There's a huge international infrastructure dedicated to putting gasoline and diesel fuel into our cars. A nationwide infrastructure for electric vehicles also exists, even if it could be beefed up a bit in some areas. But when it comes to hydrogen cars, the infrastructure hows and wheres and whats don't have complete answers yet. Sandia National Lab says maybe we should be looking underground.
Setting up a safe and convenient hydrogen infrastructure might not be as difficult as many thought, according to a study by Sandia National Laboratories. In fact, many existing gas stations offer a suitable footprint to store and dispense gaseous hydrogen for fuel cell vehicles. The Sandia study suggests that the current safety code that governs hydrogen fueling stations may be unnecessarily restrictive, and that a new science-based code could optimize hydrogen safety while allowing more places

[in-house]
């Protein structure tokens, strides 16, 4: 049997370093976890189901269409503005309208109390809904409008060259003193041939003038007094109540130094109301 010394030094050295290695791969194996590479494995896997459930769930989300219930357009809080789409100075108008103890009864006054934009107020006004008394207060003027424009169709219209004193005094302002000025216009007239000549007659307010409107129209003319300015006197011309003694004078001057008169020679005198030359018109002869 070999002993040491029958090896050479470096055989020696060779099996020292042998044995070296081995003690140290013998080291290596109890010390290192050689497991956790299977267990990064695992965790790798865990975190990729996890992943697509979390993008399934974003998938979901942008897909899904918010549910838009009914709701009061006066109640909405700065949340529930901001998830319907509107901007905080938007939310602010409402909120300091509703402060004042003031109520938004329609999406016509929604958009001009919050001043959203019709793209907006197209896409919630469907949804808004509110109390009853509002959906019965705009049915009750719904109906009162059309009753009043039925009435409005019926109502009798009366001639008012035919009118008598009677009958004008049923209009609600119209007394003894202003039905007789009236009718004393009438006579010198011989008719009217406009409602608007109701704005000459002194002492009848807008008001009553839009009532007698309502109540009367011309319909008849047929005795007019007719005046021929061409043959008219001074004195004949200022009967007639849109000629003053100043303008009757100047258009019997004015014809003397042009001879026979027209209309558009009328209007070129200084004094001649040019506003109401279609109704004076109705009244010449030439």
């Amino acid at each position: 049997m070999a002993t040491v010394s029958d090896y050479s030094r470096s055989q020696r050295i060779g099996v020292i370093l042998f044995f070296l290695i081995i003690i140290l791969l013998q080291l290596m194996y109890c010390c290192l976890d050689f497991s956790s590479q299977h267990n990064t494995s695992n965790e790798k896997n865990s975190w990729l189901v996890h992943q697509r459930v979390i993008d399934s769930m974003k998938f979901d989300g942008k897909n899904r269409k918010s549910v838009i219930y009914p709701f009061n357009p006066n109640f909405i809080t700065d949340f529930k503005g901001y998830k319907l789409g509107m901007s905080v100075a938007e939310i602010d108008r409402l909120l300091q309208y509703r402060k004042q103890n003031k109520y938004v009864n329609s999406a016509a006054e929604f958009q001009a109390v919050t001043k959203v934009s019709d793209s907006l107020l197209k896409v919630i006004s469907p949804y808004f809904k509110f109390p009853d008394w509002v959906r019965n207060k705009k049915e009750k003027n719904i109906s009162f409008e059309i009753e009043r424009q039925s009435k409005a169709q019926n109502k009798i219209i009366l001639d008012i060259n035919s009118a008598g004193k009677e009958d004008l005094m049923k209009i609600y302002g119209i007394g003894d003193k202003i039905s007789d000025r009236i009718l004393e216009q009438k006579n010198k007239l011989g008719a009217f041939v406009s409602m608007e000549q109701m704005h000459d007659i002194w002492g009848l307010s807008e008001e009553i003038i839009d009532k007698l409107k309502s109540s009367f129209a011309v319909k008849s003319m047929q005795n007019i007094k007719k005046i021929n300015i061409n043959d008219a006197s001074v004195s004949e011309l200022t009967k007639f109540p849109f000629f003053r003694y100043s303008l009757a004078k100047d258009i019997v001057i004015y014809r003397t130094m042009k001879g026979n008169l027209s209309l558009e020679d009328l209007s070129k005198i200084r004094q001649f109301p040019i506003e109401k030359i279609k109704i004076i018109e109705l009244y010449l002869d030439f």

OK, we write about some pretty darn cool technologies and green ideas 'round these parts, but this story takes the cake for wish-we-had-it-today processes. Get this: the idea is to, in the end, be able to snatch carbon dioxide out of the air and make liquid fuel out of it. The process takes the CO2 and then: